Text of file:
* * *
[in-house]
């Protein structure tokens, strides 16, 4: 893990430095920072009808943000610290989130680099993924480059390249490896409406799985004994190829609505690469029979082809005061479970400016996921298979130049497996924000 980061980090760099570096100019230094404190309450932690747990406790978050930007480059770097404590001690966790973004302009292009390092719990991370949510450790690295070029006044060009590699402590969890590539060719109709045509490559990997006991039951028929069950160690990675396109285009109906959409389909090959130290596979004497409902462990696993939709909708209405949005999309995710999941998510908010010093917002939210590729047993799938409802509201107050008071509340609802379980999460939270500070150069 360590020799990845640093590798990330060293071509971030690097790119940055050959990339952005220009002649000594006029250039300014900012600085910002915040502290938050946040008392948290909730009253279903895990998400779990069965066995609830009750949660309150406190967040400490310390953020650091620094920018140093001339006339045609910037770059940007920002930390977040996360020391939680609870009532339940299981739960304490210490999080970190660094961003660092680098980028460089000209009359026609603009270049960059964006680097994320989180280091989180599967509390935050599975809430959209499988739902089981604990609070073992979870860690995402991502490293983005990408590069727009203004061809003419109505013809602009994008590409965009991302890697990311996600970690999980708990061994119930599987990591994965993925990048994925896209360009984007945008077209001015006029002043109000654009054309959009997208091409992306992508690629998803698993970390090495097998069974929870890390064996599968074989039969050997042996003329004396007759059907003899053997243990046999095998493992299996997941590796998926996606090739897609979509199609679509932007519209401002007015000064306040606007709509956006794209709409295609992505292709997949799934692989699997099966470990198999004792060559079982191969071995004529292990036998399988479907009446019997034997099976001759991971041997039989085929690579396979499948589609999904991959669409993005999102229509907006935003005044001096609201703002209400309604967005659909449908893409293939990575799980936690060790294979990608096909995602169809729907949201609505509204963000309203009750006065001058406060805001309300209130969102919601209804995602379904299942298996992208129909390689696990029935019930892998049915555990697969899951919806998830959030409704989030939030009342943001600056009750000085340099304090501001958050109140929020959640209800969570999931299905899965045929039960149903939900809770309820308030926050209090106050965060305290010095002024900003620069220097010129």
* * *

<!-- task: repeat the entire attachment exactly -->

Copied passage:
[in-house]
């Protein structure tokens, strides 16, 4: 893990430095920072009808943000610290989130680099993924480059390249490896409406799985004994190829609505690469029979082809005061479970400016996921298979130049497996924000 980061980090760099570096100019230094404190309450932690747990406790978050930007480059770097404590001690966790973004302009292009390092719990991370949510450790690295070029006044060009590699402590969890590539060719109709045509490559990997006991039951028929069950160690990675396109285009109906959409389909090959130290596979004497409902462990696993939709909708209405949005999309995710999941998510908010010093917002939210590729047993799938409802509201107050008071509340609802379980999460939270500070150069 360590020799990845640093590798990330060293071509971030690097790119940055050959990339952005220009002649000594006029250039300014900012600085910002915040502290938050946040008392948290909730009253279903895990998400779990069965066995609830009750949660309150406190967040400490310390953020650091620094920018140093001339006339045609910037770059940007920002930390977040996360020391939680609870009532339940299981739960304490210490999080970190660094961003660092680098980028460089000209009359026609603009270049960059964006680097994320989180280091989180599967509390935050599975809430959209499988739902089981604990609070073992979870860690995402991502490293983005990408590069727009203004061809003419109505013809602009994008590409965009991302890697990311996600970690999980708990061994119930599987990591994965993925990048994925896209360009984007945008077209001015006029002043109000654009054309959009997208091409992306992508690629998803698993970390090495097998069974929870890390064996599968074989039969050997042996003329004396007759059907003899053997243990046999095998493992299996997941590796998926996606090739897609979509199609679509932007519209401002007015000064306040606007709509956006794209709409295609992505292709997949799934692989699997099966470990198999004792060559079982191969071995004529292990036998399988479907009446019997034997099976001759991971041997039989085929690579396979499948589609999904991959669409993005999102229509907006935003005044001096609201703002209400309604967005659909449908893409293939990575799980936690060790294979990608096909995602169809729907949201609505509204963000309203009750006065001058406060805001309300209130969102919601209804995602379904299942298996992208129909390689696990029935019930892998049915555990697969899951919806998830959030409704989030939030009342943001600056009750000085340099304090501001958050109140929020959640209800969570999931299905899965045929039960149903939900809770309820308030926050209090106050965060305290010095002024900003620069220097010129």